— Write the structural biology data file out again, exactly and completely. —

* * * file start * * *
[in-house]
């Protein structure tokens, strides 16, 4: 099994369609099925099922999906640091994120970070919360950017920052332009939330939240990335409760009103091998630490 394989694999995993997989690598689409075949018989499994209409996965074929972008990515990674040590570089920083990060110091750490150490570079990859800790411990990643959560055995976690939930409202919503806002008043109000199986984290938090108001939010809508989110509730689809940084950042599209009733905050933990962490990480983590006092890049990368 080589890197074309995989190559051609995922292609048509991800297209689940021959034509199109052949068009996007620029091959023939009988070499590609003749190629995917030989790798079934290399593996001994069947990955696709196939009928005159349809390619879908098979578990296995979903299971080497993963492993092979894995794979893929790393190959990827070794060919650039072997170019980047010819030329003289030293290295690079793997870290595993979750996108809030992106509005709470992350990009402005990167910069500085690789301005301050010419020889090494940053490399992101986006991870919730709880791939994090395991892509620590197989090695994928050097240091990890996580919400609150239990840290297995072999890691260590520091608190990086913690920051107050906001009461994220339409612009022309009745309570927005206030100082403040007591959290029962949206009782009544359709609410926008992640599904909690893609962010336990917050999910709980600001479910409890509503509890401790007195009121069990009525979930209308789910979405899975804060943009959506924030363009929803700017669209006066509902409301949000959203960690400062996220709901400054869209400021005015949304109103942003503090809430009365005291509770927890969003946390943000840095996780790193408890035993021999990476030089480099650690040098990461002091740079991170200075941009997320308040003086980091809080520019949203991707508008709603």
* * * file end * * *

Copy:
[in-house]
């Protein structure tokens, strides 16, 4: 099994369609099925099922999906640091994120970070919360950017920052332009939330939240990335409760009103091998630490 394989694999995993997989690598689409075949018989499994209409996965074929972008990515990674040590570089920083990060110091750490150490570079990859800790411990990643959560055995976690939930409202919503806002008043109000199986984290938090108001939010809508989110509730689809940084950042599209009733905050933990962490990480983590006092890049990368 080589890197074309995989190559051609995922292609048509991800297209689940021959034509199109052949068009996007620029091959023939009988070499590609003749190629995917030989790798079934290399593996001994069947990955696709196939009928005159349809390619879908098979578990296995979903299971080497993963492993092979894995794979893929790393190959990827070794060919650039072997170019980047010819030329003289030293290295690079793997870290595993979750996108809030992106509005709470992350990009402005990167910069500085690789301005301050010419020889090494940053490399992101986006991870919730709880791939994090395991892509620590197989090695994928050097240091990890996580919400609150239990840290297995072999890691260590520091608190990086913690920051107050906001009461994220339409612009022309009745309570927005206030100082403040007591959290029962949206009782009544359709609410926008992640599904909690893609962010336990917050999910709980600001479910409890509503509890401790007195009121069990009525979930209308789910979405899975804060943009959506924030363009929803700017669209006066509902409301949000959203960690400062996220709901400054869209400021005015949304109103942003503090809430009365005291509770927890969003946390943000840095996780790193408890035993021999990476030089480099650690040098990461002091740079991170200075941009997320308040003086980091809080520019949203991707508008709603």